What do you look for when buying a used gun? It’s not just the look and feel of a piece. And it certainly isn’t just the name. Keep the following list in mind when assessing a used gun prior to purchase.
Buying Used Guns | How To Shop Gun Blue Book Value Prices
With a used gun maybe multiple people have owned it before. The gun shop may have inspected it, but they do miss things. With these step by step tips on what to look for when buying a used weapon, you will be ready to find the best deal without getting screwed. Before you actually go into a gun shop you are going to want to check on prices for the gun that you want. There are many different resources available to check this, such as, Blue Book of Gun Values, Guns America or Gun Broker. For Gun Broker, I like to go to search for the gun I want and then check the completed auctions. This will give me a good idea of what the gun actually costs in today’s market. The information is as up to date as the last auction for that gun was. If you are out and want to have quick and easy access to blue book information, simply search the app store on whatever smartphone you have, be it apple or android, for blue book guns. It should pull up a blue book app such as the one from Blue Book of Gun Values. Now that you have a way to know what the price ranges should be on any gun you want you will want to be able to tell what to look for in a good or bad used gun. Take a look below to see the steps on what to look for when buying a used gun.
1. Check the used gun for rust
One of the first things to look for is rust. It is something to be wary of. You don’t want tons of rust but if it has a tiny amount and it doesn’t really matter to you that much, then go for it (However, if there is rust you can probably get a discount). Say no to rust or pitting.
2. Check your used gun sights
Make sure your sights are not loose. Push on them and make sure there is no movement. There are used guns that have the sights come off with just a touch.
3. Check the used gun’s firing pin
Make sure the firing pin block is there. If it is not there this makes the gun unsafe and can fire if the hammer flies forward, this is especially true if you drop it. If it is make sure the firing pin block is working correctly.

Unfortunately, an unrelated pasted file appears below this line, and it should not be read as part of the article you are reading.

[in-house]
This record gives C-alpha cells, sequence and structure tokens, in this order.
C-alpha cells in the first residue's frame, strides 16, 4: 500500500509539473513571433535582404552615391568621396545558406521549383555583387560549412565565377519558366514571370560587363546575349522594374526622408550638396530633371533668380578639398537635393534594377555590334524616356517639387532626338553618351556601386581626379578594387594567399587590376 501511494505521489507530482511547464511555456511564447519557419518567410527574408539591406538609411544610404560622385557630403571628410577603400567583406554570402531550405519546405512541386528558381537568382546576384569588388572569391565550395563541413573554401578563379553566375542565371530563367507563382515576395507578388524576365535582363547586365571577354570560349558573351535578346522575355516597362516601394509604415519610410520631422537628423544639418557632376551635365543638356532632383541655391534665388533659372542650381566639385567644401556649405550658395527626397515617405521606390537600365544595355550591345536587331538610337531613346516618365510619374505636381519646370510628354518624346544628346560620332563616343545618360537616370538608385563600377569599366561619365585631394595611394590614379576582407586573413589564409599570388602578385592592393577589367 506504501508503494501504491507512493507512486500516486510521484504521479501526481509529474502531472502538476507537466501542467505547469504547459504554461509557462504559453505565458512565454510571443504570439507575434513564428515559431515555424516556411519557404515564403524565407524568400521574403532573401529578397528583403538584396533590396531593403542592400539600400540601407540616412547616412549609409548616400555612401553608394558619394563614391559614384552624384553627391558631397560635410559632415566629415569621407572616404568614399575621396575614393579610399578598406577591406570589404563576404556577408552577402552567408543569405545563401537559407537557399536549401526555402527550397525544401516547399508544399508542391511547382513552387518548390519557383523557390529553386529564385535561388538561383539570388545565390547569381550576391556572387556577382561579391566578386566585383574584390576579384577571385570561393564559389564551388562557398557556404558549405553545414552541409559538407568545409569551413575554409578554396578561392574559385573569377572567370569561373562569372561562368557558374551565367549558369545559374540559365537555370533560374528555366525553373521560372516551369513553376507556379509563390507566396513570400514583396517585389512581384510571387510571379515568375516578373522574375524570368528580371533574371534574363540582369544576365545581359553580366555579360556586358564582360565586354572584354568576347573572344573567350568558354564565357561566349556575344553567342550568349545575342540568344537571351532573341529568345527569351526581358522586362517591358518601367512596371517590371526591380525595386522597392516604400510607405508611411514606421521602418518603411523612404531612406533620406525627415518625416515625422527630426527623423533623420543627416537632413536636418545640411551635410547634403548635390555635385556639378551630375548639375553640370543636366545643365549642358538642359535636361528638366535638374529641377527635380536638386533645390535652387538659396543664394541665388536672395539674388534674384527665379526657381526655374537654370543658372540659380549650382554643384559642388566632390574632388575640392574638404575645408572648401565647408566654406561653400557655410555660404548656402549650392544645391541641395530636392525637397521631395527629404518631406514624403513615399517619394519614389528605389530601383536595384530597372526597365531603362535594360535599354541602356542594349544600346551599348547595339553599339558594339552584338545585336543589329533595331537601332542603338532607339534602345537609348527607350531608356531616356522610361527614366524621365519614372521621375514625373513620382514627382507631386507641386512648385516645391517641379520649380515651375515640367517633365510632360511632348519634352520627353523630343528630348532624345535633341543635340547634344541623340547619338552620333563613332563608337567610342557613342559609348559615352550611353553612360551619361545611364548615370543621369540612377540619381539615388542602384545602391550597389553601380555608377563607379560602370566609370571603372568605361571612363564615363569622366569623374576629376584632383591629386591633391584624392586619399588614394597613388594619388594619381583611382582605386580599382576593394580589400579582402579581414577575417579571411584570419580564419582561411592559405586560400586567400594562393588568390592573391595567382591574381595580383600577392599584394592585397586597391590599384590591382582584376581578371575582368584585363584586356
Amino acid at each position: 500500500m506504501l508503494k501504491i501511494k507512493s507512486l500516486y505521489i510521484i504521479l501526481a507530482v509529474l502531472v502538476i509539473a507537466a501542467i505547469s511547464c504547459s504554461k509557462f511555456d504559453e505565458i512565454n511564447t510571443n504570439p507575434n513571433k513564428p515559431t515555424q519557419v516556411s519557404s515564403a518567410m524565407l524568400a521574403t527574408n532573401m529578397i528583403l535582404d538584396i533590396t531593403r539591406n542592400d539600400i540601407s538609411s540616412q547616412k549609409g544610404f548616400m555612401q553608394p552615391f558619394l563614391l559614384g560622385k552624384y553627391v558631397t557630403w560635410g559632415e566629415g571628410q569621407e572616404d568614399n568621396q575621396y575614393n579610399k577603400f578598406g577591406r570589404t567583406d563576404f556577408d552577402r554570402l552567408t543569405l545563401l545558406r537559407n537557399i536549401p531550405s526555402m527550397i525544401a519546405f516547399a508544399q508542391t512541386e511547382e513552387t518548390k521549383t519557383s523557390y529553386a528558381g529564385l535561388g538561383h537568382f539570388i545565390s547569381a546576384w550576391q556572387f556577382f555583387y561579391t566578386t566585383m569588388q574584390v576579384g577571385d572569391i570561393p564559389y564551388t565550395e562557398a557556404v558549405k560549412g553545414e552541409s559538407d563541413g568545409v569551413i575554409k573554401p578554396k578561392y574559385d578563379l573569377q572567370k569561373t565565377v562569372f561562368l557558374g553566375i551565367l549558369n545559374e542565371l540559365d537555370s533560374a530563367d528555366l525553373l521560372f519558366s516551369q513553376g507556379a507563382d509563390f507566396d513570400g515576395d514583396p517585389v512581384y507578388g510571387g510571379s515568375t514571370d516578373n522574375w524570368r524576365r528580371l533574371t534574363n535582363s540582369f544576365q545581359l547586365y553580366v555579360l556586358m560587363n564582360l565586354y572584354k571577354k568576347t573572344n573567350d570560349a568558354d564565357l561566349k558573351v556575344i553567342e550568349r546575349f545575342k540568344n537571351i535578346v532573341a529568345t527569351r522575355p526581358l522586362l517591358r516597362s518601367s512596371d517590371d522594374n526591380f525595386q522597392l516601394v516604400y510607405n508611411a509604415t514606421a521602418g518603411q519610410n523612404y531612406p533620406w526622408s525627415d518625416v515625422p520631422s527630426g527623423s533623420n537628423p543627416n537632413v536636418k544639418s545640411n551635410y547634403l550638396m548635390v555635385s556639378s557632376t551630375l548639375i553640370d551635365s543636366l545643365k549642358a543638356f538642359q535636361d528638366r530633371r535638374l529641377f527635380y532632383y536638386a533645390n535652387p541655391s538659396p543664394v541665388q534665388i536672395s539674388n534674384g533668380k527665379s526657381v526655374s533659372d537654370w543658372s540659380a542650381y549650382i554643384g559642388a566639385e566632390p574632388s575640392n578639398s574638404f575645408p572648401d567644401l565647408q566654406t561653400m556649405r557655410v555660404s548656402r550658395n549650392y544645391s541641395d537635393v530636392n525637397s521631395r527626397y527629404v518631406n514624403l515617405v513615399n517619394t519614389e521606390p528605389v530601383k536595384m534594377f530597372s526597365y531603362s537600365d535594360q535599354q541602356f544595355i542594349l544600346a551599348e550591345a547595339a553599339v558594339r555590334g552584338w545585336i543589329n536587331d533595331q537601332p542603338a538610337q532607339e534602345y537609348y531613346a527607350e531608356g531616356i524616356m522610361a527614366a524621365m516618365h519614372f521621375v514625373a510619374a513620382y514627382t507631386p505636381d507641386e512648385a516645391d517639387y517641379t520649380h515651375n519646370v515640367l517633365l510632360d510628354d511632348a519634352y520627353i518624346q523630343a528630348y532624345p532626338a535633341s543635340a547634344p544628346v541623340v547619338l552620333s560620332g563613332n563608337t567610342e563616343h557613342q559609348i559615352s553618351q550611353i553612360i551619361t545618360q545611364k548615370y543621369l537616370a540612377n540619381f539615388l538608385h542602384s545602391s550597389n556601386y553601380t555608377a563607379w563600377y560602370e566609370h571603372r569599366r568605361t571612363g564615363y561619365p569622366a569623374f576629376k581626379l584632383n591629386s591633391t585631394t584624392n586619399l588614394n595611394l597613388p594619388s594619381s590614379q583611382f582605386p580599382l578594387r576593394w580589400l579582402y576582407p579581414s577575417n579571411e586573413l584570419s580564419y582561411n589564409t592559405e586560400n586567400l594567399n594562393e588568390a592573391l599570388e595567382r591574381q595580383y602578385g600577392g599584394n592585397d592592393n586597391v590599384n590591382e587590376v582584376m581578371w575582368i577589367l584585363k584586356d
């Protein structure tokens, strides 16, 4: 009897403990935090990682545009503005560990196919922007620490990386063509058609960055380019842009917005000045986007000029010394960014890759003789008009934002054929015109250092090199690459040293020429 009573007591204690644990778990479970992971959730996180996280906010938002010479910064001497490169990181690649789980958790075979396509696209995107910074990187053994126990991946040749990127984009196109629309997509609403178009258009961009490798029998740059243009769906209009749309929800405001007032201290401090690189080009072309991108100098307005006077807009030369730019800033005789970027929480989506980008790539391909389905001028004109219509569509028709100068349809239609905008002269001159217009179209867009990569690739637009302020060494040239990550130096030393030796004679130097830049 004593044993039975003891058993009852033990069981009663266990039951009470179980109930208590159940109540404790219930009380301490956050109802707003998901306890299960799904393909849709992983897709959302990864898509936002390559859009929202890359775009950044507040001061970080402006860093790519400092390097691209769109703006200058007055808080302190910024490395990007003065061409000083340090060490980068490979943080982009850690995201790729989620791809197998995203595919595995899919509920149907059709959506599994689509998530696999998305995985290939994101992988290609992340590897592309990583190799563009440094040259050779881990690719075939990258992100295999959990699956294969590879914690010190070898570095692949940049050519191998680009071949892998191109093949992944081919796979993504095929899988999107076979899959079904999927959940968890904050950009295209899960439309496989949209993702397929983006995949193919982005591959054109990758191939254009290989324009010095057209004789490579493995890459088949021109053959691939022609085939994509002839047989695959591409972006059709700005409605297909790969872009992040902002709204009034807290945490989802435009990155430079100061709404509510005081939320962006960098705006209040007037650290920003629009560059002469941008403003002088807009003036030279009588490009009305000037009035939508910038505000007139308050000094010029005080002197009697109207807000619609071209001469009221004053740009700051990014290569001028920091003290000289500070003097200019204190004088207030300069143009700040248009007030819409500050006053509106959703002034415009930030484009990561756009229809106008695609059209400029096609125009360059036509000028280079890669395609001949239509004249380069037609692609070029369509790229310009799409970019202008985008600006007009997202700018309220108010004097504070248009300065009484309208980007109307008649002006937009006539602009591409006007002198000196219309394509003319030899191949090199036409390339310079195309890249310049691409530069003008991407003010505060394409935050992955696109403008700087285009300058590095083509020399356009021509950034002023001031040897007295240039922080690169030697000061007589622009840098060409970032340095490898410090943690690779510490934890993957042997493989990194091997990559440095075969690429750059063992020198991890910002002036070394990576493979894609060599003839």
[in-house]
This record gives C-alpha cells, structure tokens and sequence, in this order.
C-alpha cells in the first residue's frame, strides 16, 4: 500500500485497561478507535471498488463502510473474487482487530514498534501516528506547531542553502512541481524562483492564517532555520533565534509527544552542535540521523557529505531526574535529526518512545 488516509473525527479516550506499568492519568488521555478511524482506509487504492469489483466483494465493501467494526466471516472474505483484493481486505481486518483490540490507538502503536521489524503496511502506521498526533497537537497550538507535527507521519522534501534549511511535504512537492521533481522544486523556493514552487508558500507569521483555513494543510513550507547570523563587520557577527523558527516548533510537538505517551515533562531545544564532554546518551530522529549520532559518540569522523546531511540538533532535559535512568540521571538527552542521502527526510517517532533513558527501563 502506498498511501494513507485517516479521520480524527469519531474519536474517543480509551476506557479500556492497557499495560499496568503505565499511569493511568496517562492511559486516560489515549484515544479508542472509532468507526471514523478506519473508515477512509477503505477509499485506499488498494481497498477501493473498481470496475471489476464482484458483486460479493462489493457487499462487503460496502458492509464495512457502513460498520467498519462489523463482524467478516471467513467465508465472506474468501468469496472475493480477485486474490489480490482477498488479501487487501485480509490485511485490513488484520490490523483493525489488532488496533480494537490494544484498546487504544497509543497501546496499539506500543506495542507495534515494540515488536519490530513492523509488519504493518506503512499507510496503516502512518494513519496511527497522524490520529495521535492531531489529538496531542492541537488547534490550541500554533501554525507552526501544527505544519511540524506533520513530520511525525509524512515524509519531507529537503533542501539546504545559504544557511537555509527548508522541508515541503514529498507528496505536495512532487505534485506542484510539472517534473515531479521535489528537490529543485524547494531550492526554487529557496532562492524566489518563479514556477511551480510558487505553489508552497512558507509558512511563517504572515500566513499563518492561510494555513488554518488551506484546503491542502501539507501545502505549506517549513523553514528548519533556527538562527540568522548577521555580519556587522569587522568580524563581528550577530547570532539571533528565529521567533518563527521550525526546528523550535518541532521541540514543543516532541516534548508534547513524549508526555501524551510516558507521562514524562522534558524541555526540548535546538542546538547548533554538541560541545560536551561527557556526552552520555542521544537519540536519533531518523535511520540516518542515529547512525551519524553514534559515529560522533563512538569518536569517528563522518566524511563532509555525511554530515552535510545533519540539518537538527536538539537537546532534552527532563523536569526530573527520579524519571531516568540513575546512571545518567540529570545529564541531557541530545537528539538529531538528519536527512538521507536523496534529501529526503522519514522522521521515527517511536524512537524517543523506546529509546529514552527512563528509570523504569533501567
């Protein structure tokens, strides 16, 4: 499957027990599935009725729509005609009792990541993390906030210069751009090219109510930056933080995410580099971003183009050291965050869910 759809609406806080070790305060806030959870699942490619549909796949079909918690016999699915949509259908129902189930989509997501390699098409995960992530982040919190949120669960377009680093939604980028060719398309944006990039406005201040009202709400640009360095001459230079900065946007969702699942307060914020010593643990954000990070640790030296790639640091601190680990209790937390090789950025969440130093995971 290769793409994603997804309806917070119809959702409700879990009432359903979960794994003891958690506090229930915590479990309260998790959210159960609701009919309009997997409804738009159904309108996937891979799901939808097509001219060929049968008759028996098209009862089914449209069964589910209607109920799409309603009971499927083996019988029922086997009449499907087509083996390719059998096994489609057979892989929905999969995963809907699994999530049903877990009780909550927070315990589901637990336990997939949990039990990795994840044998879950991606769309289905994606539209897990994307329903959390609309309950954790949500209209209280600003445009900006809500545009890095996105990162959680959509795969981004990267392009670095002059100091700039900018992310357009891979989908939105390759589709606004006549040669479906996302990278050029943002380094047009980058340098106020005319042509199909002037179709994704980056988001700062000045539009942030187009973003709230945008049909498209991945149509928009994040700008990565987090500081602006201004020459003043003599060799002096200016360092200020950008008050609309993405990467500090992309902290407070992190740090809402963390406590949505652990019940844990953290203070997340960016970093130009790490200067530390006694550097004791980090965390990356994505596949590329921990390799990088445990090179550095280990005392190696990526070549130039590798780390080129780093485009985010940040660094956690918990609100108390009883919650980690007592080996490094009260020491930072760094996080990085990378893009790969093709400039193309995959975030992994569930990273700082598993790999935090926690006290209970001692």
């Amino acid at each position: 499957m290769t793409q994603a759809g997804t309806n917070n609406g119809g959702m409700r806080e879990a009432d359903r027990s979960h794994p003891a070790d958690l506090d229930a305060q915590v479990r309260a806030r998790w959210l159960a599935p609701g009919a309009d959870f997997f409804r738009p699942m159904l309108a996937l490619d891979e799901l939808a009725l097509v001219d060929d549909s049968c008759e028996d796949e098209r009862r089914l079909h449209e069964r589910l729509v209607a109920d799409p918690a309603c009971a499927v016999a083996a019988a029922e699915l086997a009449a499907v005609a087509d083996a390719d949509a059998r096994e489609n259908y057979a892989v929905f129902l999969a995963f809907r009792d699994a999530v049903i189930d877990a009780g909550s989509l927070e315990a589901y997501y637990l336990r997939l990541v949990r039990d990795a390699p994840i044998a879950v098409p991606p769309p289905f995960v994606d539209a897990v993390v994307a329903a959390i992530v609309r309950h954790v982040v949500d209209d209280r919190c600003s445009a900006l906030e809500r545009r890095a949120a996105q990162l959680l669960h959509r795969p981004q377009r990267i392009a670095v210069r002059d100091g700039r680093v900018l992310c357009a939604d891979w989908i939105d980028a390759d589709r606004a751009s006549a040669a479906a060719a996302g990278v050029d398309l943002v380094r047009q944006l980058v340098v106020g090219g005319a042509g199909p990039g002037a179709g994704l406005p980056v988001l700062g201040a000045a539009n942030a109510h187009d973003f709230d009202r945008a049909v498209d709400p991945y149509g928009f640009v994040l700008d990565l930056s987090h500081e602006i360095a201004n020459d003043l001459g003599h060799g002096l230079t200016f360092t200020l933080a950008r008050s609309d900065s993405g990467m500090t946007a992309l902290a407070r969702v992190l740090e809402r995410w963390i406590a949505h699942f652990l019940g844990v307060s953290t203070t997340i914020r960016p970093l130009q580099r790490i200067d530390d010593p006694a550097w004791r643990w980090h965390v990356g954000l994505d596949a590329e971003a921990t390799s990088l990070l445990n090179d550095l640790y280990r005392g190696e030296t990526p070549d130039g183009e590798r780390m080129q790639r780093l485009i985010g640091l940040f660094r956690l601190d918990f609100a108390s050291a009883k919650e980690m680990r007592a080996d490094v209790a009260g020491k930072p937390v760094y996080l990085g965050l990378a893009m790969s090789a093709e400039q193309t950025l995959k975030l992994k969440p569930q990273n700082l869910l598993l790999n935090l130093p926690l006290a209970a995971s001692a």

4. Make sure your used gun is safe
Make sure the gun engages in a half cock and give it a push and do the same when you cock it and make sure it doesn’t slip off. Give em a good push. If the gun has a de-cocker make sure that the de-cocker is working correctly. Make sure the firing pin block isn’t raising when you do that and that the firing pin is moving out of the way.
5. Check to see if the firing pin works on the used gun
Make sure the firing pin works. Have the clerk give you a pen, stick it down the barrel, pull the trigger and watch it fly out.
6. Examine the screws of the used gun
Make sure all the screws in the gun are not stripped out. If you need to replace something and the screws are stripped you’re also screwed.
7. Inspect the rails of the used gun
If it has rails, make sure they have nice cleanly machined edges. You don’t want them to be all banged up and not have something fit when you get the firearm home.
8. Examine your stakes on the used gun
Anywhere that there are pins. If they were staked make sure that they are still staked. People will take the slide apart and break the staking. They are staked for a reason.
9. Field strip the used gun
Be sure to field strip the gun. If a gun shop wont let you field strip a used gun I would consider going somewhere else. Detail stripping – probably won’t happen. Make sure the recoil spring is in tact and that there are no links missing or cut and modified and of course no rust.
10. Check the barrel
On the barrel, look for wear. Wear marks on the barrel is common and can happen from little use. Look for major wear issues. Look at the feed ramps and make sure there are no divots or gouges, dremel marks or machining. Those will lead to unreliability. Check the rifling. If the previous owner used steal cleaning rods it could have messed up the barrel.
11. Examine the receiver of the used gun.
Check the receiver for pins and make sure no one gouged it. Also make sure that all the pins are there.
Striker Fire Guns
Here’s what you should do when inspecting a used Striker Fire Gun for purchase.
1. Check the slide of the Striker Fire Gun
On striker fire guns, if you are supposed to pull the trigger to get the slide off be sure to check that it doesnt come off without pulling the trigger. If it does this could mean your striker engagement is messed up.
2. Check the tension of the striker fire gun.
Check for tension on the striker and that your firing pin block is working and push it to be sure it has spring tension.
You can also check out this full video on Buying Used Pistols – What To Look For
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